A row has started between Welsh Labour and Plaid Cymru over language used by Adam Price AM regarding "reparations" that he says the UK Government owes Wales.
Last month, the Plaid Cymru leader called for a 'Welsh Reconstruction Fund' to be set upto compensate for what he described as Wales being "ground down into crippling poverty" by "British rule".
In an interview with the Institute of Welsh Affairs, Mr Price repeated the comments.
Mr Price had argued that Wales had an "extractive economy" and "political power centre outside of our nation".
This was "analogous if not identical" to the colonial experience, he said.
Health Minister Vaughan Gething AM has denounced what he said was a comparison with the oppression of people of colour with being Welsh.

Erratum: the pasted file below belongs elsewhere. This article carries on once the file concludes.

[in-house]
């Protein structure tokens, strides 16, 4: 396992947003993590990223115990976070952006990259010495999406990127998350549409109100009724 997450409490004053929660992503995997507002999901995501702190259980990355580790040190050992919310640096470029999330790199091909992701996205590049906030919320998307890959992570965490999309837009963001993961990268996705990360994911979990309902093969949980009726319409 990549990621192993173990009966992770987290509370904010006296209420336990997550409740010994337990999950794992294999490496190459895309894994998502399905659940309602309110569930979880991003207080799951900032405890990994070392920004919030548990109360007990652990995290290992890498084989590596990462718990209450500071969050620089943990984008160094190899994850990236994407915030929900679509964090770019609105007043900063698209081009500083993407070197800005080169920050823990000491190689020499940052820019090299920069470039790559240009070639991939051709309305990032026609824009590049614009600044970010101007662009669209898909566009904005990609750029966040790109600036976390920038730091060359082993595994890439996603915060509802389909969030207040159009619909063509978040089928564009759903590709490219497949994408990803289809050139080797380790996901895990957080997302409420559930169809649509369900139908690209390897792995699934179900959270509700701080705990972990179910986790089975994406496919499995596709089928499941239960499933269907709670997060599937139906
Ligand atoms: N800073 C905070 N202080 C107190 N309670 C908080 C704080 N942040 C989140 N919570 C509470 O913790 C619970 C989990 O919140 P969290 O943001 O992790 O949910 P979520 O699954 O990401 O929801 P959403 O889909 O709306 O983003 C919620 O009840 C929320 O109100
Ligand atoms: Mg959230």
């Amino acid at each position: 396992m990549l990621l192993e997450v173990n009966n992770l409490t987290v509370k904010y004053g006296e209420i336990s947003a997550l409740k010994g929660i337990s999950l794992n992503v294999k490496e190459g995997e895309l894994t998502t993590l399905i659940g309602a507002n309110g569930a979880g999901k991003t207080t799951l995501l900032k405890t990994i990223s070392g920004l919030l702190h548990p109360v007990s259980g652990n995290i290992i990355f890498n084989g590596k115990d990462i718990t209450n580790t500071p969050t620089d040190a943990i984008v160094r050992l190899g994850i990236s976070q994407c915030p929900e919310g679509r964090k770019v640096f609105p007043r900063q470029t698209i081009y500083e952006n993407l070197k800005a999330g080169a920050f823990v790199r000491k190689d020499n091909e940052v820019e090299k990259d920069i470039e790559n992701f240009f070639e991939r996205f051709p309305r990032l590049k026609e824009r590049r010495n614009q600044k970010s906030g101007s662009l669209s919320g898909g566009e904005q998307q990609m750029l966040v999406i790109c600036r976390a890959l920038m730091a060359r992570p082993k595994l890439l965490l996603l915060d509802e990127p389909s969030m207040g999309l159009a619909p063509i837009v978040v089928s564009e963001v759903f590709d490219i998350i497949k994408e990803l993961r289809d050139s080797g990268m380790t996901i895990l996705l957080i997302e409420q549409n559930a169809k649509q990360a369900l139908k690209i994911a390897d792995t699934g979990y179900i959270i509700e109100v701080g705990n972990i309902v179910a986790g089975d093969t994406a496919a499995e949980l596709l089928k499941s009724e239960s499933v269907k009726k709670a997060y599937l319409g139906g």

Plaid seek to present themselves as a party of tolerance and inclusion. Adam Price’s choice yet again to use the provocative and racially loaded language of reparations is far from tolerant and inclusive. It is deliberately offensive attention seeking. This isn’t hidden, he brazenly admits it in the interview.
In his interview, Mr Price said: "For me I feel very strongly that it’s not possible to understand the predicament we’re in without acknowledging the centrality of the fact that we had an extractive economy with a political power centre outside of our nation".
For most people that is analogous if not identical to the experience of colonialism. The context, of course, is going to be different in every case. The term internal colonialism was invented to describe the experience of African Americans in the United States. In fact, there is a quote from the 19th century where they were referencing our experience – the Welsh inside the British Isles – in order to explain their own experience of internal colonialism.
In October last year, the UK Government said it was allocating "more than half a billion pounds" of additional funding for the Welsh Government, including £120 million for the North Wales Growth Deal.